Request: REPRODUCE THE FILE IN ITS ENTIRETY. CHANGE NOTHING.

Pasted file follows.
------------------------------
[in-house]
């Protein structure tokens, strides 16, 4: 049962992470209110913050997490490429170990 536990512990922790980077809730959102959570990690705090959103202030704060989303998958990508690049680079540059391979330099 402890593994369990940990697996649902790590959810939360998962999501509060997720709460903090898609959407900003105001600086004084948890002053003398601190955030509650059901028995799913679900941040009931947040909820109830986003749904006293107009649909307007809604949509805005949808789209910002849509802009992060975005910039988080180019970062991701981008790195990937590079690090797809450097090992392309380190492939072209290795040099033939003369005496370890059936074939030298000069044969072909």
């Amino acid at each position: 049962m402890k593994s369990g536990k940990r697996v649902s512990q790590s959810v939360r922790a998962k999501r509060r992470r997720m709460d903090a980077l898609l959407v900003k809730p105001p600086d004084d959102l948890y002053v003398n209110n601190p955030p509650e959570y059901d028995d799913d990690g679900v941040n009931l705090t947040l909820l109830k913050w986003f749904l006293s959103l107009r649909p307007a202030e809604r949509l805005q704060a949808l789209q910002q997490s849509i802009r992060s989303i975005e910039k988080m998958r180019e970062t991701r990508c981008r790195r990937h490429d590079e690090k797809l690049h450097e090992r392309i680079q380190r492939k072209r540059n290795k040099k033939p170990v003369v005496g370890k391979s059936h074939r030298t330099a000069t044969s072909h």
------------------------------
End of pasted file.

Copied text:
[in-house]
């Protein structure tokens, strides 16, 4: 049962992470209110913050997490490429170990 536990512990922790980077809730959102959570990690705090959103202030704060989303998958990508690049680079540059391979330099 402890593994369990940990697996649902790590959810939360998962999501509060997720709460903090898609959407900003105001600086004084948890002053003398601190955030509650059901028995799913679900941040009931947040909820109830986003749904006293107009649909307007809604949509805005949808789209910002849509802009992060975005910039988080180019970062991701981008790195990937590079690090797809450097090992392309380190492939072209290795040099033939003369005496370890059936074939030298000069044969072909």
């Amino acid at each position: 049962m402890k593994s369990g536990k940990r697996v649902s512990q790590s959810v939360r922790a998962k999501r509060r992470r997720m709460d903090a980077l898609l959407v900003k809730p105001p600086d004084d959102l948890y002053v003398n209110n601190p955030p509650e959570y059901d028995d799913d990690g679900v941040n009931l705090t947040l909820l109830k913050w986003f749904l006293s959103l107009r649909p307007a202030e809604r949509l805005q704060a949808l789209q910002q997490s849509i802009r992060s989303i975005e910039k988080m998958r180019e970062t991701r990508c981008r790195r990937h490429d590079e690090k797809l690049h450097e090992r392309i680079q380190r492939k072209r540059n290795k040099k033939p170990v003369v005496g370890k391979s059936h074939r030298t330099a000069t044969s072909h």